Compare to all Serving 10+ Years (71st percentile); House Democrats (60th percentile); Safe House Seats (75th percentile); All Representatives (74th percentile).


 

Government Transparency

GovTrack looked at whether Christensen supported any of 12 government transparency, accountability, and effectiveness bills in the House that we identified in this session. We gave Christensen 0 points, based on one point for cosponsoring and three points for sponsoring any of these bills.

Compare to all Serving 10+ Years (0th percentile); House Democrats (0th percentile); Safe House Seats (0th percentile); All Representatives (0th percentile).


Additional Notes

The Speaker’s Votes: Missed votes are not computed for the Speaker of the House. According to current House rules, the Speaker of the House is not required to vote in “ordinary legislative proceedings.” In practice this means the Speaker of the House rarely votes but is not considered absent.

Leadership/Ideology: The leadership and ideology scores are not displayed for Members of Congress who introduced fewer than 10 bills, or, for ideology, for Members of Congress that have a low leadership score, as there is usually not enough data in these cases to compute reliable leadership and ideology statistics.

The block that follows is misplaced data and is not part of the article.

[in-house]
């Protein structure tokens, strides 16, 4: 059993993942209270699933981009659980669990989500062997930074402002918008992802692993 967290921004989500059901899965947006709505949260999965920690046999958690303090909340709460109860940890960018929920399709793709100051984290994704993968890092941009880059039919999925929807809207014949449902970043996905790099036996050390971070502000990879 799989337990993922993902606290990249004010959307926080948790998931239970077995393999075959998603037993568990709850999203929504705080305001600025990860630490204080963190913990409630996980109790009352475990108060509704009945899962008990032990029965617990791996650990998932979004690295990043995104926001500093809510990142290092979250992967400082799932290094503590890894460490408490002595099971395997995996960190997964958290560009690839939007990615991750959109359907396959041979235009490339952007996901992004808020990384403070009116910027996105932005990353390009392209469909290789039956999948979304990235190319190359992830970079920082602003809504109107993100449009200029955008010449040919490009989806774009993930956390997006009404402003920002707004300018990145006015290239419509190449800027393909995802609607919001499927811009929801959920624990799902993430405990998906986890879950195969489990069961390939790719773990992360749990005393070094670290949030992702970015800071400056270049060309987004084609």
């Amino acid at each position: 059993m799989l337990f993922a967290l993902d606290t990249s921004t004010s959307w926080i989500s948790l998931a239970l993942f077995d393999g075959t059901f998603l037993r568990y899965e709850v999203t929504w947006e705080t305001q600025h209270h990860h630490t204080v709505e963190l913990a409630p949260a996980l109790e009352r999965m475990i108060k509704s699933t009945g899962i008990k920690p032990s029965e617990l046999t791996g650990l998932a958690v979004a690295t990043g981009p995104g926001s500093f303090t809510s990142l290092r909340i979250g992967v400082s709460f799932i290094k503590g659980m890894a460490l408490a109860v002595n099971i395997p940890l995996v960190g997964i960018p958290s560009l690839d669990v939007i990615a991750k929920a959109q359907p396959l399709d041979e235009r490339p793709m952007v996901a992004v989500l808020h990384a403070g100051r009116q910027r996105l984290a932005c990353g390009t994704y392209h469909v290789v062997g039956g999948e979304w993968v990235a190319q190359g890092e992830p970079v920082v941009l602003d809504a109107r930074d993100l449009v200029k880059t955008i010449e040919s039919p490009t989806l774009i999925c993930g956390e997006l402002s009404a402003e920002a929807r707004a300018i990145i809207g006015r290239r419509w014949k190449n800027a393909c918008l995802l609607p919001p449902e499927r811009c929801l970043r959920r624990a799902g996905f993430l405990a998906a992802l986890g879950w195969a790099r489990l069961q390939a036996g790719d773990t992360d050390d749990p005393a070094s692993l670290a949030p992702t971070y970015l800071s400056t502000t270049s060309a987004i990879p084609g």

Missing Bills: We exclude bills from some statistics where the sponsor’s original intent is not in the final bill because the bill’s text was replaced in whole with unrelated provisions (i.e. it became a vehicle for passage of unrelated provisions).

Ranking Members (RkMembs): The chair of a committee is always selected from the political party that holds the most seats in the chamber, called the “majority party”. The “ranking member” (sometimes “RkMembs”) is the title given to the senior-most member of the committee not in the majority party.

Freshmen/Sophomores: Freshmen and sophomores are Members of Congress whose first term (in the same chamber at the end of 2013) was the 113th Congress (freshmen) or 112th (sophomores). Members of Congress who took office within the last few months of a Congress are considered freshmen in the next Congress as well.